Norwegian Location Field Style

+7 votes

I have two related questions:

(1) Are there any guidelines for entering Norwegian place names in the location field? There was discussion in the past about the structure of categorization for Norwegian locations. I can understand using the set form for category names - it keeps things organized, and doesn't cause a large number of odd-looking categories from being created. Does that structure also apply to location fields? If a profile is linked to the category (using the approved "farm, parish/municipality, county/fylke, Norway" category), but has a location field name which is more contemporary to the profile, would that be organized enough or cause too much confusion?

Based on profiles I've see (and I imagine is going to be the supported answer), the categorization style tends to be the format entered for location fields.

I'm wondering if for earlier profiles more contemporary names should be used - ie. Kristians (amt) instead of Oppland. Or if the fogderi should also be included? Like "Gran (the prestegield), Hadeland (the fogderi), Akershus (the stiftamt, as opposed to Kristians or Oppland), Norge" for entries in the late 1600s. The Wikitree Location Field Style Guide is to "use their conventions instead of ours." This can get quite confusing to figure out the jurisdictional hierarchy over the years, though helpful in locating and understanding records.

I'm not wanting to argue the case one way or the other - I'm just wondering if there's been conversation about the location field specifically (as opposed to the categorization), and to have written clarification before I start editing Norwegian profiles.

(2) And the related point, if a parish split (ie. Toten into Østre Toten and Vestre Toten in 1825-1826), should those earlier profiles just use Toten in the categorization? And assuming the consensus is/was to use the categorization style in the location fields, should that earlier parish name be used for those earlier profiles?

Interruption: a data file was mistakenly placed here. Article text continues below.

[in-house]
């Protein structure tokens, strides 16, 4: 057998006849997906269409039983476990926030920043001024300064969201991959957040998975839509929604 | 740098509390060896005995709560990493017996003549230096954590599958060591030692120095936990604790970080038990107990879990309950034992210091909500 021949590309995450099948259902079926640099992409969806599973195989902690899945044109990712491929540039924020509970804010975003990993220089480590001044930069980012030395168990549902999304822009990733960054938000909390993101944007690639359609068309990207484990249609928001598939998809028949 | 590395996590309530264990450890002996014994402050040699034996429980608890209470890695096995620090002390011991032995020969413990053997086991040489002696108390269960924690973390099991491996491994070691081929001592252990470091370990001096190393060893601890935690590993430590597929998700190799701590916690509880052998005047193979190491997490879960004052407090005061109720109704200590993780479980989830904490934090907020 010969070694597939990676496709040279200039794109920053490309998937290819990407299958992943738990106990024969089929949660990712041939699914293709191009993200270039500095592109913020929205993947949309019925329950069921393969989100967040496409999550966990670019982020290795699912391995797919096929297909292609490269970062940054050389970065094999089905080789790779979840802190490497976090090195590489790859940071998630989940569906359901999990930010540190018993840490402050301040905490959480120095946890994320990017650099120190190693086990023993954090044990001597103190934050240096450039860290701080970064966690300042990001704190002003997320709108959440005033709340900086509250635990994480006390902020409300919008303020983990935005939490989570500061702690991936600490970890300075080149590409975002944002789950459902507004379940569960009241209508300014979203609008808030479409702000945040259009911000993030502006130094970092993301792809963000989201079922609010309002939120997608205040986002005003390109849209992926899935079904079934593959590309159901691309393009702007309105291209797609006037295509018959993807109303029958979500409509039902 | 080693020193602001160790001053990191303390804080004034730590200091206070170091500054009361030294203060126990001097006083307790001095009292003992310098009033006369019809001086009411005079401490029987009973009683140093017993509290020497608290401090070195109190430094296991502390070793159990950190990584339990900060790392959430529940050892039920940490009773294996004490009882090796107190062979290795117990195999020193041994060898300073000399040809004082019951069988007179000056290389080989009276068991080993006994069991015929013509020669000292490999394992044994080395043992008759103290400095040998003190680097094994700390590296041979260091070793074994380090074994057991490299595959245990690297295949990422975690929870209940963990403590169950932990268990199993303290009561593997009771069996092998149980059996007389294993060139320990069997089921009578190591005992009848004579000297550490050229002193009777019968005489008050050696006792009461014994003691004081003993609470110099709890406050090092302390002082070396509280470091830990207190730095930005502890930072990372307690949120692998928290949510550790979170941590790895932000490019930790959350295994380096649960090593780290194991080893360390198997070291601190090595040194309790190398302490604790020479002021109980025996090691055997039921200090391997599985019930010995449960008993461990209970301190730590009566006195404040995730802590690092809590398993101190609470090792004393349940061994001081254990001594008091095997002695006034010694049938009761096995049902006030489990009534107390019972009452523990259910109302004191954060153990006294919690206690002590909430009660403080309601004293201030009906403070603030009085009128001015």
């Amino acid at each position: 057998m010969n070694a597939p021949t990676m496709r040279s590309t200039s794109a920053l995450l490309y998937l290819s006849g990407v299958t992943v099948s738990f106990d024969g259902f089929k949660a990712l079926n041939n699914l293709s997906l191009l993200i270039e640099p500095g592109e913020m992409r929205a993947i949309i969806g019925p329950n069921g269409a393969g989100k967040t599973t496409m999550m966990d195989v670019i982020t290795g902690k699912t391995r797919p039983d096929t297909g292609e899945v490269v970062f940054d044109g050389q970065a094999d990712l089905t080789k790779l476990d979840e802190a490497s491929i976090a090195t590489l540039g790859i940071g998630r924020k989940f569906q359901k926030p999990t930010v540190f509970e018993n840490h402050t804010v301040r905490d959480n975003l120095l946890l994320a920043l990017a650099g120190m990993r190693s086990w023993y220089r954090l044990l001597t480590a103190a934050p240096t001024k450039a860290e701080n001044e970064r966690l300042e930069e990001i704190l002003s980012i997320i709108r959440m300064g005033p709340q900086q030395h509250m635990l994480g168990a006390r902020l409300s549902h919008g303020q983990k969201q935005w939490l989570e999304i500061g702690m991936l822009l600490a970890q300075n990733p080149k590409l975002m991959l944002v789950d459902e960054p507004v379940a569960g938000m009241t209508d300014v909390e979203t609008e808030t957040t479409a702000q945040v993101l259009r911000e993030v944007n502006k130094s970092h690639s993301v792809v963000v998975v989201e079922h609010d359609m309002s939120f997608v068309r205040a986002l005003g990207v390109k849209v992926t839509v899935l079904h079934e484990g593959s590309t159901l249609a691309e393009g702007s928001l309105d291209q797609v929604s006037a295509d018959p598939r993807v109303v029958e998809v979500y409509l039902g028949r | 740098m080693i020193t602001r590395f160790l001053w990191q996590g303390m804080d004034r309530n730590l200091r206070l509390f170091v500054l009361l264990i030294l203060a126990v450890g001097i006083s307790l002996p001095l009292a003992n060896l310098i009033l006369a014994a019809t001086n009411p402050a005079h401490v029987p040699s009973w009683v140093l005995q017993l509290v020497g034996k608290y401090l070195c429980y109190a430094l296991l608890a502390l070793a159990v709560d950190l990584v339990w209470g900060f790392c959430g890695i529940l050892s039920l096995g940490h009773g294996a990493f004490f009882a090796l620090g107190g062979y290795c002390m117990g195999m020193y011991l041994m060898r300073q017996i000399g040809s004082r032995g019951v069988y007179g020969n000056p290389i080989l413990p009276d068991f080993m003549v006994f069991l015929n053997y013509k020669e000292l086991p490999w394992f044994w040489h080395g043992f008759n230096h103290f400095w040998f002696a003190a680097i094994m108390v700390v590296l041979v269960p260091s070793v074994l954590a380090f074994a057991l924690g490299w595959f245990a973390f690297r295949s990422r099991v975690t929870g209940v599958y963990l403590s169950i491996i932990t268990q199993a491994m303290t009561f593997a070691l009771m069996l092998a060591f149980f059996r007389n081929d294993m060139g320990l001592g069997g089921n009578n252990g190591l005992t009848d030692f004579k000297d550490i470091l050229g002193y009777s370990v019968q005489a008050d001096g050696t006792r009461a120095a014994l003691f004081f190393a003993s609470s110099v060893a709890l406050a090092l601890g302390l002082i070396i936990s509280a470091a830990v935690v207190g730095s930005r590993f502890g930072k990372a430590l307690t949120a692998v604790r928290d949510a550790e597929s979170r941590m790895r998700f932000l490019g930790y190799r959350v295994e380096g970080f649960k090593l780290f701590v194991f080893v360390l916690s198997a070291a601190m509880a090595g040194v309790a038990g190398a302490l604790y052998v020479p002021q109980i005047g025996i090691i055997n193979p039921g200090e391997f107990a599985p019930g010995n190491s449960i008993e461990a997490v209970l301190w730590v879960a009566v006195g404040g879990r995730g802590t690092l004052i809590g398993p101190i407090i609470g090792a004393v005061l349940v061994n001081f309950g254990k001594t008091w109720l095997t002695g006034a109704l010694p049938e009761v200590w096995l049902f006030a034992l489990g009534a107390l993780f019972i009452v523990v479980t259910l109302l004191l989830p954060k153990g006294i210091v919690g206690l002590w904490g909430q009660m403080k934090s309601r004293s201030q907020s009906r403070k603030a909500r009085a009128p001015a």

in Policy and Style by Thomas B G2G5 (6.0k points)
edited by Thomas B

1 Answer

+8 votes
Best answer
This matter hasn't really been discussed thoroughly in the Norway Project. Personally I think that using either the old "amt" names or the modern "fylke" names should be allowed. If we were to enforce one or the other forms, I'd expect a lot of fallout.

Personally I prefer the modern "fylke" names, - that's also what the Norwegian archival authorities use, so you might say that's the Norwegian convention. And actually, few Norwegians know the Pre-1919 name of their home county anyway.

The style that I'm personally using in the location fields, is the "farm, parish/municipality, county/fylke, Norge" similar to the category structure (but observe "Norge", not "Norway"). I don't think that it's meaningful to include the fogderi/bailiwick, although that should be specified in the source citation if it's from a probate, court protocol etc.
by Leif Biberg Kristensen G2G6 Pilot (166k points)
selected by Mark Williams
I tend not to put the farm into the location field in most instances.  Usually it is accurate for births, but not always for deaths and other activities.  Rather than the actual location of the death, the records tend to give the farm attached to the individual.   Same with marriages, etc.  I usually put farm information in the bio.
Thanks for your input!

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